What Does Vitamin D Have to Do with Your Gut?

It’s no secret that low vitamin D levels are often linked to other health problems...but your gut may not be the first place that comes to mind. However, issues in your digestive system could be the first clue of a vitamin D deficiency.

Your gut has its own microbiome – or unique combination of microorganisms that (when balanced) contribute to your body’s overall health. Recent studies on autoimmune diseases in which vitamin D deficiencies are prevalent suggest that there’s a common correlation between vitamin D levels and the health of your gut’s microbiome.

“We need a healthy GI tract to absorb the nutrients that are essential for sustaining and fueling the trillions of cells that comprise our bodies,” says Notch Medical Advisor Dr. Chris Meletis, N.D. “An unhealthy GI tract won't protect us from toxins, pathogens and food triggers, nor will it allow for optimal assimilation of the nutrients we need to thrive.”

What are some symptoms of poor gut health?

Stomach pain, weight fluctuations, fatigue and bloating are all typical signs of an unhealthy gut. Because your body is struggling to process food and eliminate waste, constipation and diarrhea are also common symptoms.

Though leaky gut and irritable bowel syndrome are two ailments widely associated with digestive issues, many of these symptoms can also be attributed to undiagnosed food sensitivities. Depending on your diet, there are many different at-home panels you can take – such as Notch's Complete Food Sensitivity Test – to find out where you stand with specific foods and spices. Each kit comes with detailed instructions on how to provide blood spot specimens for testing, which are then returned to the lab for examination. After receiving your results, you’ll likely have a much clearer idea of which foods to avoid.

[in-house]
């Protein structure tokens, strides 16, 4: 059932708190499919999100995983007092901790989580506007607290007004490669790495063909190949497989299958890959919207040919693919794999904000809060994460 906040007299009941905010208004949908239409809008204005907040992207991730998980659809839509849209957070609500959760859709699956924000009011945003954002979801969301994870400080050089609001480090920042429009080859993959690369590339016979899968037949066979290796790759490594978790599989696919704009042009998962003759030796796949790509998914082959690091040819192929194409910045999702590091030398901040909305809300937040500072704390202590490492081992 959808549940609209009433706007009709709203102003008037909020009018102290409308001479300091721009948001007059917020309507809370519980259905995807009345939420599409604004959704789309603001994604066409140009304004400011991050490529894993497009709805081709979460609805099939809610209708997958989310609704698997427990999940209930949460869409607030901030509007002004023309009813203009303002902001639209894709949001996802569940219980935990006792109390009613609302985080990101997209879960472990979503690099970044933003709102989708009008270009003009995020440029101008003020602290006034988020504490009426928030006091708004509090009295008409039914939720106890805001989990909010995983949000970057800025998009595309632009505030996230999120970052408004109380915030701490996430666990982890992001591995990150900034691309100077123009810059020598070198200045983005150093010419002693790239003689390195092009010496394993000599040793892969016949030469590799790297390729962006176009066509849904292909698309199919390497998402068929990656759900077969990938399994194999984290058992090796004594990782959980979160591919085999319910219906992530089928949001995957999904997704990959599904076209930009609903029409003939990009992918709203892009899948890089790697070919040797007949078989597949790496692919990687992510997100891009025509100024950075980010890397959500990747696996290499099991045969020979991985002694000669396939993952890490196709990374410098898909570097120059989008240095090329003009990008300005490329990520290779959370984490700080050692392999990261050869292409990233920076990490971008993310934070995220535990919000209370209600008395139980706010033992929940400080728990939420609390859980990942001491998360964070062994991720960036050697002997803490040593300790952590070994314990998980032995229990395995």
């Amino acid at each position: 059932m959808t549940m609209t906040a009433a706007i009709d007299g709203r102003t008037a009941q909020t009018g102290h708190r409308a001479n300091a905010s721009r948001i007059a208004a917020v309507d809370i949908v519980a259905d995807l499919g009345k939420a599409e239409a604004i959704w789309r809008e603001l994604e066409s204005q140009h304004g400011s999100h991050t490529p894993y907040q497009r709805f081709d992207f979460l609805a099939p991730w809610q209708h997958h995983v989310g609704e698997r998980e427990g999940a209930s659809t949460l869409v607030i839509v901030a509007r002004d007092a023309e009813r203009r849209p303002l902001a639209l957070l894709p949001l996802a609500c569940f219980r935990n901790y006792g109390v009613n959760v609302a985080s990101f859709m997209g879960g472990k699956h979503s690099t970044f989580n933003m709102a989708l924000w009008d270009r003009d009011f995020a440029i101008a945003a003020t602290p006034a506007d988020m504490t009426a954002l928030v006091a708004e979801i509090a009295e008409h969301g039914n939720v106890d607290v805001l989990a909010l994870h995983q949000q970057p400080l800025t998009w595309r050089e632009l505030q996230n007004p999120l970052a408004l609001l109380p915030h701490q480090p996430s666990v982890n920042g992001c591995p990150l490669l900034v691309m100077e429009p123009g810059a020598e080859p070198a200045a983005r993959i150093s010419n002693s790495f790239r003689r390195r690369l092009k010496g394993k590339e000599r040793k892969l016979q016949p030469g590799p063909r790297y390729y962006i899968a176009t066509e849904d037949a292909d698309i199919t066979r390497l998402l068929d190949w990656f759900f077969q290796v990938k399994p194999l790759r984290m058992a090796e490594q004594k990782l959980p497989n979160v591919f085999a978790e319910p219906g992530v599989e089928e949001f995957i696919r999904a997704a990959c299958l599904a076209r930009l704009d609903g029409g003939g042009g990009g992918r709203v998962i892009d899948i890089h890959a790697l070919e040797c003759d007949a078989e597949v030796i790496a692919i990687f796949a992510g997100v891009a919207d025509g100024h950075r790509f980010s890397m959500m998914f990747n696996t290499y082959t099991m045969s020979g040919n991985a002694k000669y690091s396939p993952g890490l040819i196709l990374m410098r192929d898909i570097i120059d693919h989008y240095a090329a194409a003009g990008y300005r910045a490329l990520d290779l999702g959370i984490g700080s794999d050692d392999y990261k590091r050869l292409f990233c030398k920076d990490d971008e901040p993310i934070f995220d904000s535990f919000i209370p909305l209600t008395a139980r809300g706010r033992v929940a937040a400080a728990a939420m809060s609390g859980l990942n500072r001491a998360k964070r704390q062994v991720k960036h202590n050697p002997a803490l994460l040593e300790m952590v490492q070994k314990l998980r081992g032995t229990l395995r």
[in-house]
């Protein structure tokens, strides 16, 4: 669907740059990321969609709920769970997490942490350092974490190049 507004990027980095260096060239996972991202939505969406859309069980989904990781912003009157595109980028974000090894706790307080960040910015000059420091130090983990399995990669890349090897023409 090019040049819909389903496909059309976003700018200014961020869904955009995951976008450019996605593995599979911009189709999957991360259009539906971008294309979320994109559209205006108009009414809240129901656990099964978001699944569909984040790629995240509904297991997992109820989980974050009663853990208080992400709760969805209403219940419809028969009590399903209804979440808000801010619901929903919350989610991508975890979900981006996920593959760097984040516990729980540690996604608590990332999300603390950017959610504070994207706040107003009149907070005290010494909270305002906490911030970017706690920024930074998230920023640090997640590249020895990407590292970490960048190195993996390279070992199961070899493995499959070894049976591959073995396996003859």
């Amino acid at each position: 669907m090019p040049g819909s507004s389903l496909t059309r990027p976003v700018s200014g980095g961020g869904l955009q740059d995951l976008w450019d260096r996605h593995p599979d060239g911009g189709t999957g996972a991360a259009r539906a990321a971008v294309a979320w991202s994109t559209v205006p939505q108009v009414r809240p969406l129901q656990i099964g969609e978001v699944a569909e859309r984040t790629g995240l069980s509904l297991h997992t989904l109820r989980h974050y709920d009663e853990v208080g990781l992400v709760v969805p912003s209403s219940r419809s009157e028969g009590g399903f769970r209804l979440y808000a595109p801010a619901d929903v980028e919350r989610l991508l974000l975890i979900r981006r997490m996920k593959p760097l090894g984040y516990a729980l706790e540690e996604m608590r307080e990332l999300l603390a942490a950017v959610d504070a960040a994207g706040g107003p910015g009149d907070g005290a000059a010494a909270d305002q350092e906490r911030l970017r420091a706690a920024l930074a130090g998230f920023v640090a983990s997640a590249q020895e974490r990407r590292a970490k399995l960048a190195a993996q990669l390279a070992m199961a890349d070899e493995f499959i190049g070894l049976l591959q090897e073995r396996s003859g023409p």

How do I know if I’m not getting enough vitamin D?

If you’re experiencing joint pain, fatigue, mood swings or weight gain, these could all be signs of insufficient vitamin D levels. However, it’s important to note that vitamin D deficiencies share symptoms with many other common health issues, such as hypothyroidism and fibromyalgia, so make sure to consult with your physician and get professional testing done before you consider treatment methods.

The Notch Vitamin D Test can be done at home and is one of the simplest ways to get the answers you’re looking for. Like the food sensitivity panels, the Vitamin D Test utilizes the blood spot method, simplifying the process on your end. After submitting your sample, you’ll get a detailed overview of your vitamin D levels, ranging from < 20 ng/mL (deficient) to > 100 ng/mL (potential toxicity).

How do I address both issues at once?

There’s no need to think too hard about the chicken or the egg when it comes to vitamin D and your digestive health.

“The concept that a healthy GI tract is foundational to wellness is generally not up for debate," says Meletis. “Following Hippocrates’ tenets of health, let your food be your medicine and your medicine be your food.”

Between supplements and customized nutrition plans, there are many ways you can work to improve vitamin D consumption and gut health. Start by addressing each concern separately with your physician and then working together to diagnose the issue and come up with a treatment plan. Each person is different, but getting some answers is the first step to getting the help (and peace of mind) you need.

Shop At-Home Health Tests